Predation risk suppresses mating success and offspring production in the coastal marine copepod, Eurytemora herdmani

Rachel S. Lasley-Rasher* and Jeannette Yen

Limnol. Oceanogr., 57(2), 2012, 433-440 | DOI: 10.4319/lo.2012.57.2.0433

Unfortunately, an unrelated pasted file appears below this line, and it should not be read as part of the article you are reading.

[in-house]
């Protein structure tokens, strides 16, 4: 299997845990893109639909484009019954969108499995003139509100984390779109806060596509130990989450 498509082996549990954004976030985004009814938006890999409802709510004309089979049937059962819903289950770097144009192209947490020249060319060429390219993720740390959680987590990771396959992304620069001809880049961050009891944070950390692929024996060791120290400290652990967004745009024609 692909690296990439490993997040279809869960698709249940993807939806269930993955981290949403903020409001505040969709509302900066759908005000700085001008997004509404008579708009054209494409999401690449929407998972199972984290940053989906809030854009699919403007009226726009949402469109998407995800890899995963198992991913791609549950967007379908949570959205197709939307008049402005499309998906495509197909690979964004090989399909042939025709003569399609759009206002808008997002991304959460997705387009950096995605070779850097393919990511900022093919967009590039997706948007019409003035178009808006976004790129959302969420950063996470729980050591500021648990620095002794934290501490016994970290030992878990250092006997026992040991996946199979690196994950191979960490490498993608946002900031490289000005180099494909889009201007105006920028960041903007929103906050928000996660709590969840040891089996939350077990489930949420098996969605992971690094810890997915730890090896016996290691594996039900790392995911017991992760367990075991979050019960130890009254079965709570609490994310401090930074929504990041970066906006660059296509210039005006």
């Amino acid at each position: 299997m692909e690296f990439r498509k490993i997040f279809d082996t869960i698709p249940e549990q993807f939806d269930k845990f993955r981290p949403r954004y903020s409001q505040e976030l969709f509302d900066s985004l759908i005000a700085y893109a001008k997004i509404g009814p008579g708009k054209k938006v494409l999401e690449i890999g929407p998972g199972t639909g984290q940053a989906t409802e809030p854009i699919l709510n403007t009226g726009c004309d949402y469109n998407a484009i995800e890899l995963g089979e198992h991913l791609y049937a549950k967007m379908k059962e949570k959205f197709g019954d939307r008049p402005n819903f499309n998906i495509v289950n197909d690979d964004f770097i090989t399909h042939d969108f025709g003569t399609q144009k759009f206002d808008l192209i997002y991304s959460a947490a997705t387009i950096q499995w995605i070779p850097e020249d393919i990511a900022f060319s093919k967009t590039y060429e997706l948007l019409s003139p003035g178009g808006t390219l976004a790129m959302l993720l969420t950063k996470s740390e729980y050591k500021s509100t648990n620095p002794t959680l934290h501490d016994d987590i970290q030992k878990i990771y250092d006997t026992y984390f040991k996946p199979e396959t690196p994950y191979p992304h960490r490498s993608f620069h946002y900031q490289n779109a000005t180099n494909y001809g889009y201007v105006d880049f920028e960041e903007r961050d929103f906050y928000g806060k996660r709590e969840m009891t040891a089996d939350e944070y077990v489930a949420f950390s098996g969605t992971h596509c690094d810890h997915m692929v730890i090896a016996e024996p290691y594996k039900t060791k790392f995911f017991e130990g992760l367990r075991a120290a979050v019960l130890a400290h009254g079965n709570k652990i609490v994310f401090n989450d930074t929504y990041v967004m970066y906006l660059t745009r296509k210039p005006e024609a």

ABSTRACT: We investigated the effects of a common mysid predator, Neomysis americana on the mating success of an estuarine copepod, Eurytemora herdmani. The presence of a mysid predator, or only a predator cue, reduced copulation frequency and spermatophore transfer success of E. herdmani, and led to a substantial decrease in E. herdmani nauplius production. Thus, mysid predators can influence copepod population growth through nonconsumptive processes by reducing the frequency and success of mating events. This highlights the need to look beyond population-level demographic factors (i.e., sex ratio and population density) and consider community-level ecological factors (such as predation risk) when modeling population growth rates of prey species critical to marine food webs.

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